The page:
List reveals businesses still operating in Russia


A man walks past t-shirts with images of Russian President Vladimir Putin at a gift shop in downtown Moscow on February 16, 2022. – Russian officials and the Kremlin on Wednesday were making fun of Western broadcasters for running with February 16 as the “invasion date” for when Russian could attack Ukraine. (Photo by ALEXANDER NEMENOV/AFP via Getty Images)

(NEXSTAR) – Amid Russia’s ongoing attack against its Ukrainian neighbor, many Western businesses have voluntarily joined the effort to strip Russian President Vladimir Putin of financial resources – but others continue to do business in the country.

To help keep track of where businesses stand in Russia, Yale University professor Jeffrey Sonnenfeld and his research team created two running lists – one with nearly 400 businesses that have changed their dealings with Russia, and a shorter one showing the businesses that haven’t.

“Despite the cost of abandoning major investments and the loss of business, there is a strong reputational incentive to withdraw,” Sonnenfeld wrote in an article for Fortune. “Companies that fail to withdraw face a wave of U.S. public resentment far greater than what they face on climate change, voting rights, gun safety, immigration reform, or border security.”

Three major U.S. companies that were working with Russia as usual last week – McDonald’s, Starbucks and Coca-Cola – all suspended business amid mounting pressure.

As of Friday, March 18, these are the companies remaining in Russia with significant exposure, according to Sonnenfeld:

  • Accor
  • Air Products
  • AstraZeneca
  • Asus
  • Auchan
  • Baker Hughes
  • Bose
  • Cloudflare
  • DDB
  • Decathlon
  • Emerson Electric
  • Fortiv
  • Glencore
  • Greif
  • Gruma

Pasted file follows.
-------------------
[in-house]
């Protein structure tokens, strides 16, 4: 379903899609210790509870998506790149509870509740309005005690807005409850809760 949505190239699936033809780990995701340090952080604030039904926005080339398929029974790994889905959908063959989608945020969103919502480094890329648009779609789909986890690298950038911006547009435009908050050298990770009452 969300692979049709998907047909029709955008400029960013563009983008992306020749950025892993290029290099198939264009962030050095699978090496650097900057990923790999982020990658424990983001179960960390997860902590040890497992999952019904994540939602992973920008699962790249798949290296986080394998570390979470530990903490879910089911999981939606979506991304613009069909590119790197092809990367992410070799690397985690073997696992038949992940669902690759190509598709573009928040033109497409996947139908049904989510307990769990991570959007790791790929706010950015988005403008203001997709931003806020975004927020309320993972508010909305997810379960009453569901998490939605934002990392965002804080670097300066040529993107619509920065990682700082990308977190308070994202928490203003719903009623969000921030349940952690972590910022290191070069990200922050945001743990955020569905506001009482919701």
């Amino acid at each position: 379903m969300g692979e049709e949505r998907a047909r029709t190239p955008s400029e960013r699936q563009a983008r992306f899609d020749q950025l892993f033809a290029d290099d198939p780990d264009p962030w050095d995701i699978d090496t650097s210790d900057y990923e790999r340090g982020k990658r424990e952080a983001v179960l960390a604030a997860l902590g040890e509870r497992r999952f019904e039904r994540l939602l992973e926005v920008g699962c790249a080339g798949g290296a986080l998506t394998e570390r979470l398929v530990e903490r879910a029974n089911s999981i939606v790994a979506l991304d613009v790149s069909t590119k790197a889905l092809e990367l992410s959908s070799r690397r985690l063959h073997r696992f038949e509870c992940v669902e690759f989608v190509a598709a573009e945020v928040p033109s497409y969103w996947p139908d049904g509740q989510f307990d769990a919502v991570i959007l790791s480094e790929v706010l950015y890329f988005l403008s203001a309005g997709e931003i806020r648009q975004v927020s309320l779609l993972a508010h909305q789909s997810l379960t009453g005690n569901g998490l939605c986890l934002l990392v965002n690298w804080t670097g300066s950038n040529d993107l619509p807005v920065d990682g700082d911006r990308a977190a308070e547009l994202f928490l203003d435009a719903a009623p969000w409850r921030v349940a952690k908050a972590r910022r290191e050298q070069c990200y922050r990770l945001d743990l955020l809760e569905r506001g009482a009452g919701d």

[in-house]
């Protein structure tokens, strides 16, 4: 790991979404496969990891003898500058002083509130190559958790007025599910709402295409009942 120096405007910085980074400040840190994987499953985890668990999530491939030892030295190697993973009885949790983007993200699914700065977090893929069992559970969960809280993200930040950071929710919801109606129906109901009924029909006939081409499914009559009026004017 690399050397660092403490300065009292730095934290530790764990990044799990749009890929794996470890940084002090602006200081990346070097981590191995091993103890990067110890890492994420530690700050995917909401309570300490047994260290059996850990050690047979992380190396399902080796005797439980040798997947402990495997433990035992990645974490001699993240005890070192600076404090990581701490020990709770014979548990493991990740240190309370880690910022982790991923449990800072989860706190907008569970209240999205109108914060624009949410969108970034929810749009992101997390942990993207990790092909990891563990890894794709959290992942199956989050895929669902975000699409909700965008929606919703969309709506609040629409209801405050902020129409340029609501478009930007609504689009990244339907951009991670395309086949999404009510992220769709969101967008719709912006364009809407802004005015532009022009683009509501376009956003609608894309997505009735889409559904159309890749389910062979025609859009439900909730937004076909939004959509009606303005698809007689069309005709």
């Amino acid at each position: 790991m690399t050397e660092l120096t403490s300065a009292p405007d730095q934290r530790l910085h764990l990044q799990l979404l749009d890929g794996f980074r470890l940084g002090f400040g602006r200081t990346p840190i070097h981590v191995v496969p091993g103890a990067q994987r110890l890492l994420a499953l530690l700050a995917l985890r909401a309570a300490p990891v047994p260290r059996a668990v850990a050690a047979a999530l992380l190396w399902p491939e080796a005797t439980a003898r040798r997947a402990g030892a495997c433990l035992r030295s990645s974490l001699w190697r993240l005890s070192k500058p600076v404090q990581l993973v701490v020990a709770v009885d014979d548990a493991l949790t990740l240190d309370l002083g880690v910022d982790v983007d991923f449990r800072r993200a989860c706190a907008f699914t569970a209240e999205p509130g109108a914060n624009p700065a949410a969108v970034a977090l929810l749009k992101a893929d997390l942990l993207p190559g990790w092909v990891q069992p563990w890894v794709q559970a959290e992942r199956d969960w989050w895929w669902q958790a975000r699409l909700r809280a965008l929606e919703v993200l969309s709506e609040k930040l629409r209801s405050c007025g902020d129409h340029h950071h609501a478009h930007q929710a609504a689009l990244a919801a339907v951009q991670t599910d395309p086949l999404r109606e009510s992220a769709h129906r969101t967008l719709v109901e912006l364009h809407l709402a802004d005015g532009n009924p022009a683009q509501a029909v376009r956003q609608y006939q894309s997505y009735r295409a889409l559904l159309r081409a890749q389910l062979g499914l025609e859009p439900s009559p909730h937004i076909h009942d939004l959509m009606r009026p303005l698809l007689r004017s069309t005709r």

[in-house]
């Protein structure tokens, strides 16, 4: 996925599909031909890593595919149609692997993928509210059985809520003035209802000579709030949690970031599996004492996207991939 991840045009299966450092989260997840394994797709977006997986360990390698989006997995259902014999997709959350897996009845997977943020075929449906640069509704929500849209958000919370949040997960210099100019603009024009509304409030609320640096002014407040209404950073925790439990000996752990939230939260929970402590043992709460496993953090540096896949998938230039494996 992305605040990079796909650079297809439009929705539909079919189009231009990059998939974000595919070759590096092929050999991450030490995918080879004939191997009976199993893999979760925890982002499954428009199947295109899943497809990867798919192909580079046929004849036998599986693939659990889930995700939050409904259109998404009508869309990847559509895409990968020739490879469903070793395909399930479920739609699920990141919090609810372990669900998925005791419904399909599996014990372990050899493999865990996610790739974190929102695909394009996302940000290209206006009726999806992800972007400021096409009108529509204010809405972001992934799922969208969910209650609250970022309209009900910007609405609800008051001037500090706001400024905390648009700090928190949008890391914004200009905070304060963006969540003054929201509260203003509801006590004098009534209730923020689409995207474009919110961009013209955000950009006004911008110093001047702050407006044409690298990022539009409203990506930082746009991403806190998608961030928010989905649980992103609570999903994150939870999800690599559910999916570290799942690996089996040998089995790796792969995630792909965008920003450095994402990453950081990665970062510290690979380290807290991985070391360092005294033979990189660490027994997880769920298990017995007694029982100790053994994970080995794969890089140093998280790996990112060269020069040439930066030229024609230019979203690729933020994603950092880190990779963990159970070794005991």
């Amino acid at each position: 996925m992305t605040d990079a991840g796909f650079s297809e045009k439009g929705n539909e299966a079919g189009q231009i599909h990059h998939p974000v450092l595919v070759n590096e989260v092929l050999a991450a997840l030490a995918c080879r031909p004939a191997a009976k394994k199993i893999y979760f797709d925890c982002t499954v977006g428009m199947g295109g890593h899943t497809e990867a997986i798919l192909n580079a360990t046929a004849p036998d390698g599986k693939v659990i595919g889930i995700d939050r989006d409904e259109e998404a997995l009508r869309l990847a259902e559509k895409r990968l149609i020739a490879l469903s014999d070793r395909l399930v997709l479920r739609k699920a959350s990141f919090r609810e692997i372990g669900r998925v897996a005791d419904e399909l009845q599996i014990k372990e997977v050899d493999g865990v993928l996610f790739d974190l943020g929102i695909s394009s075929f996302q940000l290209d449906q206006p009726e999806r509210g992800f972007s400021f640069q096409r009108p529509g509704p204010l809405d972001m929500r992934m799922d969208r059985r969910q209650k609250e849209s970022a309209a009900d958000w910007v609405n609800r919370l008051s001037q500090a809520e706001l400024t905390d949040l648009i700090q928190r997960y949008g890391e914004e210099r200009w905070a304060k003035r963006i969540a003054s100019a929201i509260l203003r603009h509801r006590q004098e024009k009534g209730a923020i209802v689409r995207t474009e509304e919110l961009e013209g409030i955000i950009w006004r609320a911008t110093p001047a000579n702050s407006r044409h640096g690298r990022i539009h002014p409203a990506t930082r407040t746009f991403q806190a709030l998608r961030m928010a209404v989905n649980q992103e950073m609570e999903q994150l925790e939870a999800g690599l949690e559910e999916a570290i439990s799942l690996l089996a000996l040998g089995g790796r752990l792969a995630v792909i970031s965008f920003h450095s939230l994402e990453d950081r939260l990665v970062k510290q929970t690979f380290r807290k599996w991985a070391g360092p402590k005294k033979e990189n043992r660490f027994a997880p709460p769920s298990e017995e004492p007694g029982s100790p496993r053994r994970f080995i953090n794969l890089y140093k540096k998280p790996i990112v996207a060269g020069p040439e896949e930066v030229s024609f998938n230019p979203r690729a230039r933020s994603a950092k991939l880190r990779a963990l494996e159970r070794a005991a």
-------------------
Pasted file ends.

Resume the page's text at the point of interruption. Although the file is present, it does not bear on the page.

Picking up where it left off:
• Halliburton
  • International Paper
  • IPG Photonics
  • Koch Industries
  • Leroy Merlin
  • Metro
  • Nalco
  • Oriflame Cosmetics
  • SC Johnson
  • Schlumberger
  • Subway
  • Weatherford International
  • Young Living

“In the days since we initially published our list, many of the ‘remain’ companies have responded to public backlash and decided to withdraw, and we are continuously revising our list to reflect these decisions as they are made,” the research team at the Yale Chief Executive Leadership Institute stated in a news release.

Subway, one of the businesses Sonnenfeld describes as “digging in – defying demands for exit or reduction of activities,” issued a statement saying that its roughly 450 sandwich shops in Russia “are all independently owned and operated by local franchisees and managed by an independent master franchisee,” but that the company would “redirect any profits from operations in Russia to humanitarian efforts supporting Ukrainians who have been affected by the war.”

During the March 8 announcement of the U.S. ban on Russian oil, President Joe Biden acknowledged the actions of private businesses.

“Major companies are pulling out of Russia entirely, without even being asked – not by us,” Biden said. “Over the weekend, Visa, Mastercard, American Express – they all suspended their services in Russia. All of them.”

Since Russia invaded Ukraine the ruble has fallen roughly 40% against the dollar amid crippling sanctions.

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